Not many people have heard of the Corn Islands on the Caribbean side of Nicaragua, but avid fishing enthusiasts should definitely put this location on the ultimate fishing bucket list. We stayed on Little Corn Island, just a short but wild inflatable Zodiac boat ride from Big Corn Island, and the local fishermen in this small, 1.5-square-mile island know where all the honey holes are.
On our first day of deep-sea fishing, we hired a local with a small motorboat to take us out into the rough waters. Trolling my line from the back of the boat, I reeled in four large red snappers within two hours — enough for a wonderful lunch on the beach prepared by a man in a little hut who cleaned and cooked our fish for us — and we even hooked a barracuda.
The next day, we went out in the afternoon with a guide named Captain Elvis, who brought us to a honey hole that was so active, the entire bottom of the boat was covered in a myriad of ocean fish, which the men take back to their wives on the island. Most of their wives run restaurants on this roadless island, and because there is no real practical way to take all that fish home, most tourists happily turn over their catch to the locals.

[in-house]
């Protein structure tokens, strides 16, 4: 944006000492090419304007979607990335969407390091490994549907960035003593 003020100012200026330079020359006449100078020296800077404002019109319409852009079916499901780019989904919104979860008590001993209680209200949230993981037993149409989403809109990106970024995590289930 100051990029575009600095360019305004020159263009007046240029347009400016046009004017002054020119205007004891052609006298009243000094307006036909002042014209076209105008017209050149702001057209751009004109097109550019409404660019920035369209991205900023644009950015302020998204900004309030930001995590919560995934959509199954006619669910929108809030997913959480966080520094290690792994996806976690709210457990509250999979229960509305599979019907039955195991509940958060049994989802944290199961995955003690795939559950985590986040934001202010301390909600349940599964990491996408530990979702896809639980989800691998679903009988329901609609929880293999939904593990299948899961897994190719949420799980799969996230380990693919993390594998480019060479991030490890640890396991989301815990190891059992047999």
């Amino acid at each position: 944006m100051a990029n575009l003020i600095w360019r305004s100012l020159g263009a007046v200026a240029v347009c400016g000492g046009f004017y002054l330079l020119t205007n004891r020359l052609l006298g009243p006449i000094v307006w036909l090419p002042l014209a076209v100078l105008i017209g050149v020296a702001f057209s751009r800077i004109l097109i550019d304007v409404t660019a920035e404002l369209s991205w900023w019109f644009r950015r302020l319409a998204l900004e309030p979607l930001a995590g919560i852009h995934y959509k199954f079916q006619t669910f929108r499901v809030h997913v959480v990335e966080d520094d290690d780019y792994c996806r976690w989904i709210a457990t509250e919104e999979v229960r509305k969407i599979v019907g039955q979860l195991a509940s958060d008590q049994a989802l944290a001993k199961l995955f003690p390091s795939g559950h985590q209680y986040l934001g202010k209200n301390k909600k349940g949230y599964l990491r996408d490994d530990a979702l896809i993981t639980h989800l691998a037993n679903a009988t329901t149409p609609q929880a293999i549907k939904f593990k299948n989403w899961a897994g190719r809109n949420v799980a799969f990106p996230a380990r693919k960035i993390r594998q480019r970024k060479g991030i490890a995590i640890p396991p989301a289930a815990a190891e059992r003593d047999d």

The local guides and fishing excursions aren’t fancy, but they are fun. These guides on Little Corn Island have their own gear to use, and you’ll likely reel in tarpon, king mackerel, and even mahi-mahi.
Pro Tip: To get to Little Corn Island, you can take one of the three daily hour-long flights provided by local airline La Costeña from Managua to Big Corn Island, and then take a 30- to 40-minute panga boat ride to Little Corn Island. These boat rides between islands have limited departures weekly and are sold on a first-come, first-served basis, so be sure to purchase your ticket prior to boarding as soon as you can.
5. Spear Fishing In Mexico
While on a recent trip to Isla Mujeres, a small island across from Cancun, Mexico, we booked a morning to go spearfishing in the waters around the island. I was new and clumsy as a snorkeling spear fisherman, but my friend Tim is an old pro and managed to spear several edible delicacies while we bobbed around the waves and shot spear guns.